US Outbound: IRS Releases comprehensive package of section 367(a)(5) Regulations
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US Outbound: IRS Releases comprehensive package of section 367(a)(5) Regulations

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Sean Foley


Landon McGrew

The US Treasury Department and Internal Revenue Service (IRS) recently released a comprehensive set of final, temporary and proposed regulations under section 367(a)(5), addressing the US taxation of outbound transfers of assets by a US corporation as part of a reorganisation transaction (TD 9614 and TD 9615). The new regulations generally adopt and replace the previous set of regulations that were proposed in 2008, with certain modifications. In general, section 367(a)(5) provides that certain exceptions to section 367(a)(1) gain recognition do not apply in the case of a reorganisation where a US corporation transfers assets to a foreign corporation, unless the US corporation is controlled by five or fewer (but at least one) US corporations (a control group) and certain basis adjustments and other conditions are satisfied as provided in regulations.

The preamble to the new regulations states that the policy of section 367(a)(5) is the protection of corporate-level gain on appreciated property (net inside gain). The regulations further this policy by providing an election that is intended to ensure that any net inside gain realised by the US corporation is preserved in the stock of the foreign corporation received in the reorganisation. If such an election is made, the US corporation's net inside gain is deferred. However, the basis in the stock of the foreign corporation received in the reorganisation must be reduced by the amount by which net inside gain exceeds gain or loss in that stock. A few key points addressed in the new regulations are discussed below.

Computation of net inside gain

The final regulations compute net inside gain by taking into account only deductible liabilities assumed in the reorganisation. The IRS and Treasury Department rejected comments suggesting that other tax attributes, such as net operating losses and foreign tax credits, should be taken into account because it was thought that this would substantially increase the complexity of the regulations.

Built-in loss in stock

As mentioned above, the final regulations provide that if an election is made to defer net inside gain, the basis in the stock of the foreign corporation received in the reorganisation must be reduced by the amount by which net inside gain exceeds gain or loss in that stock. In certain cases, this adjustment could result in the conversion of built-in loss stock into built-in gain stock. The Treasury Department and IRS rejected comments that this result was inappropriate, stating that they believe that the amount of any outside built-in loss or gain should not affect the required reduction to the basis of the stock received.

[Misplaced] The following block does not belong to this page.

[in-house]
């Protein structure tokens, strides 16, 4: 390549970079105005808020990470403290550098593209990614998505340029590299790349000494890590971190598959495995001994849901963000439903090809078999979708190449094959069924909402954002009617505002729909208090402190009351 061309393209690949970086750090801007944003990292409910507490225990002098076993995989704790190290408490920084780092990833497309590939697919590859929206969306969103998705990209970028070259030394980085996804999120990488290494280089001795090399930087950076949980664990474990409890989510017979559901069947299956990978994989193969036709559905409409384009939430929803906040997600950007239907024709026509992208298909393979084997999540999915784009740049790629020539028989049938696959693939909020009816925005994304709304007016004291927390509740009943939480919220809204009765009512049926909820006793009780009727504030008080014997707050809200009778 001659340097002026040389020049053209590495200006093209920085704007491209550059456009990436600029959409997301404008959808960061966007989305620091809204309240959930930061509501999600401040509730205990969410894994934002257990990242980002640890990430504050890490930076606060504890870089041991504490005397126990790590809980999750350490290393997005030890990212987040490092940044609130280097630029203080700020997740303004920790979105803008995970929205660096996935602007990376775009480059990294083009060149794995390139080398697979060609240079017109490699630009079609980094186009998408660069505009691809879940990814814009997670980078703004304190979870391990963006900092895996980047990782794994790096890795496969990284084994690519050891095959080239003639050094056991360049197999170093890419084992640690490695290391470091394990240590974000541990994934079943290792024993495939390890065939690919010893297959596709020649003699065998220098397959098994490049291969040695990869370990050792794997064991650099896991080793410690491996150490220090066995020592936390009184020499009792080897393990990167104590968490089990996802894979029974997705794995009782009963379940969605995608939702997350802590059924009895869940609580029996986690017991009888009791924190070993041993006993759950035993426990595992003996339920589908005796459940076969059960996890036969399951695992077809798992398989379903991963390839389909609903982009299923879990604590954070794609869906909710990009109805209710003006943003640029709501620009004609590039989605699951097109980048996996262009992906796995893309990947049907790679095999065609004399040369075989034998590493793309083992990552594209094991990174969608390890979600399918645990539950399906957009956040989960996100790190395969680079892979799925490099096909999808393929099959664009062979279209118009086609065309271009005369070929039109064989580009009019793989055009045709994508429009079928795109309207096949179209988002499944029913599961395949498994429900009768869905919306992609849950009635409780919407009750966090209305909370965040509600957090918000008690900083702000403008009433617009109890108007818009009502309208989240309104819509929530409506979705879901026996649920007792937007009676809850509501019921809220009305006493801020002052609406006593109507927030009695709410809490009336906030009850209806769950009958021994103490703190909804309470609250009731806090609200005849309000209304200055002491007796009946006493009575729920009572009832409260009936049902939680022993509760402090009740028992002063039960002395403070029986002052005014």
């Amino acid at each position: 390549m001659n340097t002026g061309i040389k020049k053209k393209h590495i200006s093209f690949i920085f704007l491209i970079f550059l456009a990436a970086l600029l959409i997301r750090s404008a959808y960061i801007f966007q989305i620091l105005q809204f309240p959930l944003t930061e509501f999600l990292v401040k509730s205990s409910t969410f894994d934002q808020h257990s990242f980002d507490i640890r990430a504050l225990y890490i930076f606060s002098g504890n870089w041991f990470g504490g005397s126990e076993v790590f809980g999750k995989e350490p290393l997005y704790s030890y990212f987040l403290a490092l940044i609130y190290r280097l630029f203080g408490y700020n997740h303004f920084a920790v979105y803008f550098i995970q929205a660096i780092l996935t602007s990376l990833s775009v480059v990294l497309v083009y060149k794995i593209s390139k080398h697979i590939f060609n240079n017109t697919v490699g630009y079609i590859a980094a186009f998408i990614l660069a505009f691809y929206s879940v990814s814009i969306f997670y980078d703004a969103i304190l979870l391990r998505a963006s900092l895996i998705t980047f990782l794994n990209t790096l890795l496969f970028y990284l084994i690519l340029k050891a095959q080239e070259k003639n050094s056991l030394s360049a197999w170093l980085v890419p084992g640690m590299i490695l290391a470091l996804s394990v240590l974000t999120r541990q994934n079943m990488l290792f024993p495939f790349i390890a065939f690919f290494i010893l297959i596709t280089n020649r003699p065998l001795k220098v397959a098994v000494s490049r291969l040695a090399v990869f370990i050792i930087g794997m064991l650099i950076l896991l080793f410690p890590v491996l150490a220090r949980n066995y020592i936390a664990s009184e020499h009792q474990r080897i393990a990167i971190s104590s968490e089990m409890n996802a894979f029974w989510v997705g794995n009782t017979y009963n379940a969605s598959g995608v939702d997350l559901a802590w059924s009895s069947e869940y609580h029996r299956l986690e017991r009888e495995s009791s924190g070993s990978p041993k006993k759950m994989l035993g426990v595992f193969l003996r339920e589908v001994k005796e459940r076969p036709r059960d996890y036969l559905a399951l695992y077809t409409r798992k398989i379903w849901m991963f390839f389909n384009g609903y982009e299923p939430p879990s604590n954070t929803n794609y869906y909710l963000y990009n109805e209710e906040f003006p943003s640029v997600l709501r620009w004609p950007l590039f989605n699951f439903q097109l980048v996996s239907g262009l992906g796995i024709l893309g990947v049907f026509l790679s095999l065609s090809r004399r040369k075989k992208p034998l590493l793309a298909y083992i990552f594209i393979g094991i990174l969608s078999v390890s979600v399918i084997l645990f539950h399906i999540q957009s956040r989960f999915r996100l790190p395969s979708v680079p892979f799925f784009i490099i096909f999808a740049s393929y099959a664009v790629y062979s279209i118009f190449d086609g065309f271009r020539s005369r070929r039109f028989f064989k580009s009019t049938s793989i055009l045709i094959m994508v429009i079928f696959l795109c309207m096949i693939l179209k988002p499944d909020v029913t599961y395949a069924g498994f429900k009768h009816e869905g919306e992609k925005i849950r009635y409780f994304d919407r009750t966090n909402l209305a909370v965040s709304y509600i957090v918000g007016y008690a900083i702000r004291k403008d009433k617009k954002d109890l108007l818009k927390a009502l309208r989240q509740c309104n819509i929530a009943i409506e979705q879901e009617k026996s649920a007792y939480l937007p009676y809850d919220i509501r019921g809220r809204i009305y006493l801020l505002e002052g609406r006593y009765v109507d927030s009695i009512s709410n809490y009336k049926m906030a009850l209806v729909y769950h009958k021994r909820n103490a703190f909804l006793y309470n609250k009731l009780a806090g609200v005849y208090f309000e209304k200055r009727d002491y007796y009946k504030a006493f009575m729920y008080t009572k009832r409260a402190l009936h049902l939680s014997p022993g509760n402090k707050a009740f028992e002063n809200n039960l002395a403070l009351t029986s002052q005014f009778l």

Application to RICs, REITs and S corporations

According to the preamble to the new regulations, the IRS and Treasury Department considered whether regulated investment companies (RICs), real estate investment trusts (REITs), and S corporations should be exempted from the application of section 367(a)(5) or allowing such entities to be included in a control group because those entities are not generally subject to corporate-level tax. These recommendations, however, were not adopted in the final regulations. Accordingly, these types of entities will need to be mindful of the regulations when engaging in these types of transactions.

The new regulations are very complex and exhaustive, consisting of over 150 pages of text. Taxpayers engaging in outbound reorganisations would be well-advised to carefully consider the application of these rules in their transaction planning and whether an election pursuant to the regulations would be beneficial to their specific facts. The new regulations are generally applicable to transactions occurring on or after April 18 2013.

The information contained herein is of a general nature and based on authorities that are subject to change. Applicability of the information to specific situations should be determined through consultation with your tax adviser.

This article represents the views of the authors only, and does not necessarily represent the views or professional advice of KPMG LLP.

Sean Foley (sffoley@kpmg.com) and Landon McGrew (lmcgrew@kpmg.com)

KPMG, Washington, DC

Tel: +1 202 533 5588

Fax: +1 202 315 3087

Website: www.us.kpmg.com

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